This section is from the book "Cyclopedia Of Architecture, Carpentry, And Building", by James C. et al. Also available from Amazon: Cyclopedia Of Architecture, Carpentry And Building.

The line AB, Fig. 50, represents Johnson's straight-line formula; and BC, Euler's formula. It will be noticed that the two lines are tangent; the point of tangency corresponds to the "limiting value" l ÷ r. as indicated in the table.

Examples. 1. A 40-pound 10-inch steel I-beam column 8 feet long sustains a load of 100,000 pounds, and the ends are flat. Compute its factor of safety according to the methods of this article.

The first thing to do is to compute the ratio l ÷ r for the column, to ascertain whether the straight-line formula or Euler's formula should be used. From Table C, on page 72, we find that the moment of inertia of the column about the neutral axis of its cross-section is 9.50 inches4, and the area of the section is 11.76 square inches. Hence r2 = 9.50/11.76 = 0.81; or r = 0.9 inch.

Fig. 50.

Since 1 = 8 feet = 96 inches, l/r = 96/0.96=106 ⅔

This value of I ÷ r is less than the limiting value (195) indicated by the table for steel columns with flat ends (Table E, p. 97), and we should therefore use the straight-line formula; hence

P/11.76 = 52,500 - 180 X 106 ⅔; or, P = 11.76 (52,500 - 180 X 106 ⅔) = 391,600 pounds.

This is the breaking load for the column according to the straight, line formula; hence the factor of safety is

391,600/100,000=3.9

2. Suppose that the length of the column described in the preceding example were 16 feet. What would its factor of safety be?

Since I = 16 feet = 192 inches; and, as before, r = 0.9 inch, I ÷ r = 2131/3. This value is greater than the limiting value (195) indicated by Table E (p. 97) for flat-ended steel columns; hence Euler's formula is to be used. Thus

P/11.76 = 666,000,000/(213⅓)2 or, P =11.76x666,000,000/(213⅓)2 =172,100 pounds.

This is the breaking load; hence the factor of safety is

172,100/100,000=1.7

3. What is the safe load for a cast-iron column 10 feet long with square ends and hollow rectangular section, the outside dimensions being 5x8 inches and the inside 4x7 inches, with a factor of safety of 6 ?

Substituting in the formula for the radius of gyration giver in Table A, page 54, we get r =

= 1.96 inches.

Since l = 10 feet = 120 inches, l/r=120/1.96=61.22

According to the straight-line formula for cast iron, A being equal to 12 square inches,

P/12= 34,000 - 88 X 61.22; or, P = 12 (34,000 - 88 X 61.22) = 343,360 pounds.

This being the breaking load, the safe load is

343,360/6= 57,227 pounds.

1. A 40-pound 12-inch steel I-beam 10 feet long is used as a flat-ended column. Its load being 100,000 pounds, compute the factor of safety by the formulas of this article.

Ans. 3.5

2. A cast-iron column 15 feet long sustains a load of

150,000 pounds. Its section being a hollow circle of 9 inches outside and 7 inches inside diameter, compute the factor of safety by the straight-line formula.

Ans. 2.8

3. A steel Z-bar column (see Fig. 46, a) is 24 feet long and has square ends; the least radius of gyration of its cross-section is 3.1 inches; and the area of the cross-section is 24.5 square inches. Compute the safe load for the column by the formulas of this article, using a factor of safety of 4.

Ans. 219,000 pounds.

4. A hollow cast-iron column 13 feet long has a circular cross-section, and is 7 inches outside and 5½ inches inside in diameter. Compute its safe load by the formulas of this article, using a factor of safety of 6.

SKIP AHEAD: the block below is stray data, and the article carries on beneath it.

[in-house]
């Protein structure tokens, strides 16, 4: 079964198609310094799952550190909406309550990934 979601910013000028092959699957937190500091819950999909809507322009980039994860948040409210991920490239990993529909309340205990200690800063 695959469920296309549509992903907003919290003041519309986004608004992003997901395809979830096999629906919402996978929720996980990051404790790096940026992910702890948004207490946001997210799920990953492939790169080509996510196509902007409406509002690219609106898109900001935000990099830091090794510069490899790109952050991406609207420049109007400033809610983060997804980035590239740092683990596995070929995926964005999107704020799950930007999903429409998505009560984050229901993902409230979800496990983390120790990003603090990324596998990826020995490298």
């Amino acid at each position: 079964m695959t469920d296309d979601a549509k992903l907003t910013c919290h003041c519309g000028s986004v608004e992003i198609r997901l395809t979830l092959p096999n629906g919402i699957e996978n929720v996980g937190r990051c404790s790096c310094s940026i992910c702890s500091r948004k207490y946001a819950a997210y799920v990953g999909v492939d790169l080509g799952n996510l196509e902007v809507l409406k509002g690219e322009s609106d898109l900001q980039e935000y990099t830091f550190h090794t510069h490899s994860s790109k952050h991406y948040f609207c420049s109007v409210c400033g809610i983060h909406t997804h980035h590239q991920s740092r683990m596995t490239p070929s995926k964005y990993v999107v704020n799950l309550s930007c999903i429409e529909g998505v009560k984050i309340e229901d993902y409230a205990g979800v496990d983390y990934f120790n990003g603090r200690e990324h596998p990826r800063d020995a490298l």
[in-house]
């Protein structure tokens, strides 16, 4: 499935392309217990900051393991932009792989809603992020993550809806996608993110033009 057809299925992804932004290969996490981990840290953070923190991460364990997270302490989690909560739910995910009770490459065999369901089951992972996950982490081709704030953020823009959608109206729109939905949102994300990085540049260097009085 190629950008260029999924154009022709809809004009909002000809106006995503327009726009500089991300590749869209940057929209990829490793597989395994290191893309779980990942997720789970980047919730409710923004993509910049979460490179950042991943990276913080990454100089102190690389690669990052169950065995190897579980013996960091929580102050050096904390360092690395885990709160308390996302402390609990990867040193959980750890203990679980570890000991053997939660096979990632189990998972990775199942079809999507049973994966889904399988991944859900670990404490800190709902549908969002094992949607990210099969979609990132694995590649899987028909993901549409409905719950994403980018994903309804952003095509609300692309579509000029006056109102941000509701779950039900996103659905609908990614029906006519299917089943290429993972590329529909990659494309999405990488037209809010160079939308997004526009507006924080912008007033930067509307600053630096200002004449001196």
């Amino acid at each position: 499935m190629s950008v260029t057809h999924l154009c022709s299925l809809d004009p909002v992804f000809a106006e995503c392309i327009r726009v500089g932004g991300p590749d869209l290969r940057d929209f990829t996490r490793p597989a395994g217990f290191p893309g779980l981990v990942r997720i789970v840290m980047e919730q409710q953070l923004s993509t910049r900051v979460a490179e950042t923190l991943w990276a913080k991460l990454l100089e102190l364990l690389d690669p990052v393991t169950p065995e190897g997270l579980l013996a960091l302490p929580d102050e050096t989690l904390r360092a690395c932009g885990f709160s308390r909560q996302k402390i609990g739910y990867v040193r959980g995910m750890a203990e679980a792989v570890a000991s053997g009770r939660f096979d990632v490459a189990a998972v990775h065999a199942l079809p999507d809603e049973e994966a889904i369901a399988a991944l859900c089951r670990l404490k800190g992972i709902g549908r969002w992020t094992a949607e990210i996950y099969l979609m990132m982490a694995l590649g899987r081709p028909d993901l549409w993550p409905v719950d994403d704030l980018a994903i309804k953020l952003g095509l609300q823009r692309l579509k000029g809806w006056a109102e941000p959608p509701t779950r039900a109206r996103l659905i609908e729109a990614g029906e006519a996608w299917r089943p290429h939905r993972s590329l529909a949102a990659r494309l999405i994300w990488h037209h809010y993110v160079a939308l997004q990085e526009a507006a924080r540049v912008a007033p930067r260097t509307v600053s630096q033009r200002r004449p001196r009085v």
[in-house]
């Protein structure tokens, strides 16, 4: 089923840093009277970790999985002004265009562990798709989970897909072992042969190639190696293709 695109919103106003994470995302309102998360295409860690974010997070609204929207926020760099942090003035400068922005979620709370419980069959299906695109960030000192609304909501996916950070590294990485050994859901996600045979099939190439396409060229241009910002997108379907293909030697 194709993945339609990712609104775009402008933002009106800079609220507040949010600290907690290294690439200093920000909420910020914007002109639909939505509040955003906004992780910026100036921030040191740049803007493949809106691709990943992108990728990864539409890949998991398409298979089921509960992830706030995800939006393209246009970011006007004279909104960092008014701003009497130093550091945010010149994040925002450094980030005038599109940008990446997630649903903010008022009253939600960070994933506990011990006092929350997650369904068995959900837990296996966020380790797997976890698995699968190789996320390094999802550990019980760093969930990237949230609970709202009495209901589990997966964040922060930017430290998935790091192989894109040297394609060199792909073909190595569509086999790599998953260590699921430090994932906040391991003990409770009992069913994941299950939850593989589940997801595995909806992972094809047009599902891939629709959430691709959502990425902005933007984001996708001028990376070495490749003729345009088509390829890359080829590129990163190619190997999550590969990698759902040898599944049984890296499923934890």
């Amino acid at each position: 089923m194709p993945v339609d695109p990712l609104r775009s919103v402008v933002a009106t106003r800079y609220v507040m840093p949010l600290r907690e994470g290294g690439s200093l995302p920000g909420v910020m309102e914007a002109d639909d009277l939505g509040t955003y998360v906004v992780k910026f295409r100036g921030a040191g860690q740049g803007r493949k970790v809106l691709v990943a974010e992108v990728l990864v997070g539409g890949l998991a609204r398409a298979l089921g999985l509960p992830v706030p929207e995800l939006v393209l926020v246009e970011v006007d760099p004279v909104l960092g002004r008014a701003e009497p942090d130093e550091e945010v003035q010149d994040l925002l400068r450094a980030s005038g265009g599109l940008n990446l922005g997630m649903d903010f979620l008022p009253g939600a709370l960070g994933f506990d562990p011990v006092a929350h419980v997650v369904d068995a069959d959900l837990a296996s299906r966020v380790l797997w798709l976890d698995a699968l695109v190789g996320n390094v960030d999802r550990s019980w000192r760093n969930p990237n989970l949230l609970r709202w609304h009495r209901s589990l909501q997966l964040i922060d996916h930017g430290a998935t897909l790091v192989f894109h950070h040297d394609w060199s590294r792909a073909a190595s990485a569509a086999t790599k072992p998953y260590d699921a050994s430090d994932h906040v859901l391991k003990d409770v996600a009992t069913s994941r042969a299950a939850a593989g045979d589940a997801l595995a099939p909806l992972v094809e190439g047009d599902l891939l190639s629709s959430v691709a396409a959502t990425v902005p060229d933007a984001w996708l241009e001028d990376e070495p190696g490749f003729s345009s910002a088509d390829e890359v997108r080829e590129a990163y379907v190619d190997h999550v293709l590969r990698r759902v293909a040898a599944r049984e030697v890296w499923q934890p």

Ans. 68,500 pounds

5. Compute by the methods of this article the safe load for a 40-pound 12-inch steel I-beam used as a column with flat ends, if the length is 17 feet and the factor of safety 5.

Ans. 35,100 pounds.

87. ParaboIa=EuIer Formulas. As better fitting the results of tests of the strength of columns of "ordinary lengths," Prof.

J. B. Johnson proposed (1892) to use parabolas instead of straight lines. The general form of the "parabola formula " is

P/A=S-m(l/r)2 (13)

P, A, l and r having the same meanings as in Rankine's formula, Art. 83; and S and m denoting constants whose values, according to Professor Johnson, are given in Table F below.

Like the straight-line formula, the parabola formula should not be used for slender columns, but the following (Euler's) is applicable:

P/A=n/(l÷r)2 (14) the values of n (Johuson) being given in the following table:

S | m | Limit (l ÷ r ) | n | |

Hinged ends.. | 42,000 | 0.97 | 150 | 456,000,000 |

Flat ends.. | 42,000 | 0.62 | 190 | 712,000,000 |

The point of division between columns of ordinary length and slender columns is given in the fourth column of the table. That is, if the ratio l÷ r for a column with hinged ends, for example, is less than 150, the parabola formula should be used to compute the safe load, factor of safety, etc.; but if the ratio is greater than 150, then Euler's formula should be used.

The line AB, Fig. 51, represents the parabola formula; and the line BC, Euler's formula. The two lines are tangent, and the point of tangency corresponds to the "limiting value" l ÷ r of the table.

For wooden columns square in cross-section, it is convenient to replace r by d, the latter denoting the length of the sides of the square. The formula becomes

P/A=S-m(l/d)2,

S and m for flat-ended columns of various kinds of wood having the following values according to Professor Johnson:

For White pine, S=2,500, m = 0.6;

" Short-leaf yellow pine, S = 3,300, m = 0.7;

" Long-leaf yellow pine, S = 4,000, m = 0.8;

" White oak. S = 3,500, m = 0.8.

The preceding formula applies to any wooden column whose ratio, l ÷ d, is less than 60, within which limit columns of practice are included.

Fig. 51.

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